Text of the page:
How Bad Really Is Play-doh If They Dont' Eat It?
Posted 14 October 2009 - 12:31 PM
I still let my DD play with it, I just always wash her hands thoroughly. Her GI said the chance of it getting through her skin if she doesn't have a cut or something is soooo ridiculously small I shouldn't sweat it. Just be sure to wash well.
She doesn't seem to react to it. Should I change what I'm doing?
Posted 14 October 2009 - 01:45 PM
There's a recipe on here somewhere for gluten-free play-doh, if you google it.
Daughter diagnosed 1/06 bloodwork and biopsy
-gluten-free since 1/06
Son tested negative-bloodwork (8/07), intestinal issues prompted biospy (3/08), results negative, but very positive dietary response, Dr. diagnosed Celiac disease (3/8)
Posted 14 October 2009 - 01:53 PM
Posted 14 October 2009 - 07:45 PM
Posted 15 October 2009 - 07:02 AM
I think I'll look into supplying her school with gluten-free dough. I just never thought it was that bad b/c her Dr. seemed to think the chance was sooooo tiny and remote he made it seem like I'd be overreacting if I made a big deal out of it. KWIM?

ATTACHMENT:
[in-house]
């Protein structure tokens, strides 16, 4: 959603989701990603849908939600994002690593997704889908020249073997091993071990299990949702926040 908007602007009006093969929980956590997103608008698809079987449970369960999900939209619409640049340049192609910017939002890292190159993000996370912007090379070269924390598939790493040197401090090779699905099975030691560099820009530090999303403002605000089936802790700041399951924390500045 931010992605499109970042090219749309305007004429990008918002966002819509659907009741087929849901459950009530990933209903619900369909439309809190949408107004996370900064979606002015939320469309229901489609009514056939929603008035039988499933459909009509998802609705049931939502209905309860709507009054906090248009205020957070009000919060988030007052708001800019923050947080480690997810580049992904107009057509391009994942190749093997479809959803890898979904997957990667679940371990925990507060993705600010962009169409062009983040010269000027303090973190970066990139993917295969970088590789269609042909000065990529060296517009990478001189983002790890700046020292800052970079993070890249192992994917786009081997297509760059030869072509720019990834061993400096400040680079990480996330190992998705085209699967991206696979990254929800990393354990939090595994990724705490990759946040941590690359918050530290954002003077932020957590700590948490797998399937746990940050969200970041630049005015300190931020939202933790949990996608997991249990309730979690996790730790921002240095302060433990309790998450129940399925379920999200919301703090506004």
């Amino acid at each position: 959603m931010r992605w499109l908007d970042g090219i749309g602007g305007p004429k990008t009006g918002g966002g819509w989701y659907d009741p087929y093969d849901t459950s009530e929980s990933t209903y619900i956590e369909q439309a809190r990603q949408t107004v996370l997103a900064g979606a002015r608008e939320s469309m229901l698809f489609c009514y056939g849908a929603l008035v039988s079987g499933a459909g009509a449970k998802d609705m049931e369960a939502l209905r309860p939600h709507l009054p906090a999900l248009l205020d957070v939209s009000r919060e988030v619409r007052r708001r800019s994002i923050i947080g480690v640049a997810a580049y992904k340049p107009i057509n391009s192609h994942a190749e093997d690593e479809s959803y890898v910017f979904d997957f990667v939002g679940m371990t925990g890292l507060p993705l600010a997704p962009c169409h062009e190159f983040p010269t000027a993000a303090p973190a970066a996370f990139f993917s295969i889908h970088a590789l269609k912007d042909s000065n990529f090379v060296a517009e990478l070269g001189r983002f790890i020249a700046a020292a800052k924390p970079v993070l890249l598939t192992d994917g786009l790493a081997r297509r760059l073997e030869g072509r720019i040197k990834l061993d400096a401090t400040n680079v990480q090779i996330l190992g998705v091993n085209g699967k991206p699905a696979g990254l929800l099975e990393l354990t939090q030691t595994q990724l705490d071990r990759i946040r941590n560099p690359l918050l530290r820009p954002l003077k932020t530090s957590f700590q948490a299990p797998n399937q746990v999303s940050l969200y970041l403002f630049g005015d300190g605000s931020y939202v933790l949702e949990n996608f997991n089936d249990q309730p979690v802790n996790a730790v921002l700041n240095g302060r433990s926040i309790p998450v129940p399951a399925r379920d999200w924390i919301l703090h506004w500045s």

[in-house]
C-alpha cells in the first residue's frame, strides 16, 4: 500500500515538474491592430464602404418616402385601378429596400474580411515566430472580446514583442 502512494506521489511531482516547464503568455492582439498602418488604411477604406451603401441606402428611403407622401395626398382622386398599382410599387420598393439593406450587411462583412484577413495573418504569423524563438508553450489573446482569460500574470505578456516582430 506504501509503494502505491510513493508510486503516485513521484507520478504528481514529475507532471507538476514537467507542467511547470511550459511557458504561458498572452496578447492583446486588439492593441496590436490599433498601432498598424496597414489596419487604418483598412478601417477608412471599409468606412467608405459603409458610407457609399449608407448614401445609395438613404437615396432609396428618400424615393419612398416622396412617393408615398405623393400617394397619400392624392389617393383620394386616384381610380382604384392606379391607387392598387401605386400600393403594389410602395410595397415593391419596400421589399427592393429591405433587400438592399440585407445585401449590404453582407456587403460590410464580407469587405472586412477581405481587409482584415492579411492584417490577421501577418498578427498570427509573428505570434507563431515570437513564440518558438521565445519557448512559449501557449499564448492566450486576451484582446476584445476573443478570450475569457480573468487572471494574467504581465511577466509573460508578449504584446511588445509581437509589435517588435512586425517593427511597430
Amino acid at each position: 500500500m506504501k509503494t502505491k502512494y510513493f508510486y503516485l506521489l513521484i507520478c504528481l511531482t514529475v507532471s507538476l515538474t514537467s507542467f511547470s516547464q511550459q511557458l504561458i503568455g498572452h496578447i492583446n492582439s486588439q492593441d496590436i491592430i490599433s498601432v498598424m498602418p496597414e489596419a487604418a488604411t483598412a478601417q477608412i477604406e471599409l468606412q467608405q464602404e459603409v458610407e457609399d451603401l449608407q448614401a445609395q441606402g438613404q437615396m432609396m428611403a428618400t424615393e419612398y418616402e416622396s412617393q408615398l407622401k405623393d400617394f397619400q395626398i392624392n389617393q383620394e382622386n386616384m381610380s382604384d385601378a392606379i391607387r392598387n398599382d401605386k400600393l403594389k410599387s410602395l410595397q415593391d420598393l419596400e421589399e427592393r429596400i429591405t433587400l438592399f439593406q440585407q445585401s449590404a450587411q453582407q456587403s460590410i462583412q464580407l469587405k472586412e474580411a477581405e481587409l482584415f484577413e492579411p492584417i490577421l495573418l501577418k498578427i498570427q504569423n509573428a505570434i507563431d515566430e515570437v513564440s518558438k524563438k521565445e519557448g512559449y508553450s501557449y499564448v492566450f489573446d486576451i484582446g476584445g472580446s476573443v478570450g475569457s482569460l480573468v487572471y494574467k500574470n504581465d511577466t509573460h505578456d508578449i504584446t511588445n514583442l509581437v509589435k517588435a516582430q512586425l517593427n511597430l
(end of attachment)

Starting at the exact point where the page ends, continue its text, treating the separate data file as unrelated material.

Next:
Posted 15 October 2009 - 10:06 AM
Posted 15 October 2009 - 10:22 AM
What we didn't count on was him playing at the playdough station, then going to a different station and back to playdough. Even with my husband chasing after him (he was parent help the one and only time we tried this) it was very hard to enforce the hand washing.
Then all the other kids are NOT washing their hands and getting gluten all over all the other toys. Kids randomly put their hands in their mouths to bite their nails or whatever. It ends up on the table, and the floor and the room is covered in gluten for the rest of the day. And we really had to soak his nails to get it out of there.
Since it's fairly simple to make gluten free playdough, we ended having the school go that route and they were very accommodating. I just gave his kindergarten an industrial sized bottle of cream of tarter and five pounds of the cheap rice flour from the Asian supermarket and we're going to keep doing the gluten free playdough until he's too old for it. Even though he's six, with a mouth full of loose teeth, his hands are still in his mouth.
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